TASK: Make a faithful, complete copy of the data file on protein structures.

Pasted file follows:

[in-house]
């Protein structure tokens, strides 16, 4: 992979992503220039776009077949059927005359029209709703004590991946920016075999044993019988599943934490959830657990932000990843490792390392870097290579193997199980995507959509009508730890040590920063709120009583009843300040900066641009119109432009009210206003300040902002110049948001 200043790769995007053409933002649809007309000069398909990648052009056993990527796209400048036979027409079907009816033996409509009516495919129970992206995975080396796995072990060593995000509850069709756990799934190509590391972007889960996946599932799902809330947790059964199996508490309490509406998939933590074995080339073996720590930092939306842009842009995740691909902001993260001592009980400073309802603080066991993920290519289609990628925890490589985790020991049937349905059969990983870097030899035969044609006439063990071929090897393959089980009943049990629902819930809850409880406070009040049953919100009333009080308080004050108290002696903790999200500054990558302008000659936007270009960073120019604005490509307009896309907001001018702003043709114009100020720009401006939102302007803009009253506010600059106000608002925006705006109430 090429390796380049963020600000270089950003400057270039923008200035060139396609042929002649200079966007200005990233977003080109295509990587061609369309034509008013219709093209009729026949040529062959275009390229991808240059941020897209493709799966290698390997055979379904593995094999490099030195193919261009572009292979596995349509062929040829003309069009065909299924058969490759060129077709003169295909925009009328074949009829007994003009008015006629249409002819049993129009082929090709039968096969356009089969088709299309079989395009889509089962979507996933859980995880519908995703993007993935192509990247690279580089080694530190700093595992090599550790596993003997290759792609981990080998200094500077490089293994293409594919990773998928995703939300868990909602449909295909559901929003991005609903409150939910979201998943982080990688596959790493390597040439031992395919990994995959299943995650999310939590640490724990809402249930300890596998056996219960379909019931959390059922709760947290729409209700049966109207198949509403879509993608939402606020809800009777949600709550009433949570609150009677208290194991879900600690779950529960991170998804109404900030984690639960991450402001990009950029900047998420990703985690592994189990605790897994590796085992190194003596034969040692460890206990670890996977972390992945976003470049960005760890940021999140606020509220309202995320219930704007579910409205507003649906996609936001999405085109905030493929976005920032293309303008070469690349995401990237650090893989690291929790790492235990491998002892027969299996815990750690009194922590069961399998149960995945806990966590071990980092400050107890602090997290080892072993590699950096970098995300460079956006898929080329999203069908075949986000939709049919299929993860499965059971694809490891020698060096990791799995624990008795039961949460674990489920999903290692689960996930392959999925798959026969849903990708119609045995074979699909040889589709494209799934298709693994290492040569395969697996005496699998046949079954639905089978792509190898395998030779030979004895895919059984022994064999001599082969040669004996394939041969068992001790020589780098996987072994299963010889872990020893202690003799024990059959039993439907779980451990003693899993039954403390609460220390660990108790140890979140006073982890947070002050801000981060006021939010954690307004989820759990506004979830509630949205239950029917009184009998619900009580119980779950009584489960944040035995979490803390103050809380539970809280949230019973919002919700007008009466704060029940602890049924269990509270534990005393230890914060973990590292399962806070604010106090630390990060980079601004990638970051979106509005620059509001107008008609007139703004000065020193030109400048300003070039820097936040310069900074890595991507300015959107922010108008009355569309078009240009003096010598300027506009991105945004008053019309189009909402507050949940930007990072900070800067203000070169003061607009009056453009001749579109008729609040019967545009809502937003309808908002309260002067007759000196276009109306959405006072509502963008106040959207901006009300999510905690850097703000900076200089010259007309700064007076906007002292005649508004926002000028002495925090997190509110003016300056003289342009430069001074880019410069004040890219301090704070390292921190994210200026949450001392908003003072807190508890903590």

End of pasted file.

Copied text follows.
[in-house]
């Protein structure tokens, strides 16, 4: 992979992503220039776009077949059927005359029209709703004590991946920016075999044993019988599943934490959830657990932000990843490792390392870097290579193997199980995507959509009508730890040590920063709120009583009843300040900066641009119109432009009210206003300040902002110049948001 200043790769995007053409933002649809007309000069398909990648052009056993990527796209400048036979027409079907009816033996409509009516495919129970992206995975080396796995072990060593995000509850069709756990799934190509590391972007889960996946599932799902809330947790059964199996508490309490509406998939933590074995080339073996720590930092939306842009842009995740691909902001993260001592009980400073309802603080066991993920290519289609990628925890490589985790020991049937349905059969990983870097030899035969044609006439063990071929090897393959089980009943049990629902819930809850409880406070009040049953919100009333009080308080004050108290002696903790999200500054990558302008000659936007270009960073120019604005490509307009896309907001001018702003043709114009100020720009401006939102302007803009009253506010600059106000608002925006705006109430 090429390796380049963020600000270089950003400057270039923008200035060139396609042929002649200079966007200005990233977003080109295509990587061609369309034509008013219709093209009729026949040529062959275009390229991808240059941020897209493709799966290698390997055979379904593995094999490099030195193919261009572009292979596995349509062929040829003309069009065909299924058969490759060129077709003169295909925009009328074949009829007994003009008015006629249409002819049993129009082929090709039968096969356009089969088709299309079989395009889509089962979507996933859980995880519908995703993007993935192509990247690279580089080694530190700093595992090599550790596993003997290759792609981990080998200094500077490089293994293409594919990773998928995703939300868990909602449909295909559901929003991005609903409150939910979201998943982080990688596959790493390597040439031992395919990994995959299943995650999310939590640490724990809402249930300890596998056996219960379909019931959390059922709760947290729409209700049966109207198949509403879509993608939402606020809800009777949600709550009433949570609150009677208290194991879900600690779950529960991170998804109404900030984690639960991450402001990009950029900047998420990703985690592994189990605790897994590796085992190194003596034969040692460890206990670890996977972390992945976003470049960005760890940021999140606020509220309202995320219930704007579910409205507003649906996609936001999405085109905030493929976005920032293309303008070469690349995401990237650090893989690291929790790492235990491998002892027969299996815990750690009194922590069961399998149960995945806990966590071990980092400050107890602090997290080892072993590699950096970098995300460079956006898929080329999203069908075949986000939709049919299929993860499965059971694809490891020698060096990791799995624990008795039961949460674990489920999903290692689960996930392959999925798959026969849903990708119609045995074979699909040889589709494209799934298709693994290492040569395969697996005496699998046949079954639905089978792509190898395998030779030979004895895919059984022994064999001599082969040669004996394939041969068992001790020589780098996987072994299963010889872990020893202690003799024990059959039993439907779980451990003693899993039954403390609460220390660990108790140890979140006073982890947070002050801000981060006021939010954690307004989820759990506004979830509630949205239950029917009184009998619900009580119980779950009584489960944040035995979490803390103050809380539970809280949230019973919002919700007008009466704060029940602890049924269990509270534990005393230890914060973990590292399962806070604010106090630390990060980079601004990638970051979106509005620059509001107008008609007139703004000065020193030109400048300003070039820097936040310069900074890595991507300015959107922010108008009355569309078009240009003096010598300027506009991105945004008053019309189009909402507050949940930007990072900070800067203000070169003061607009009056453009001749579109008729609040019967545009809502937003309808908002309260002067007759000196276009109306959405006072509502963008106040959207901006009300999510905690850097703000900076200089010259007309700064007076906007002292005649508004926002000028002495925090997190509110003016300056003289342009430069001074880019410069004040890219301090704070390292921190994210200026949450001392908003003072807190508890903590």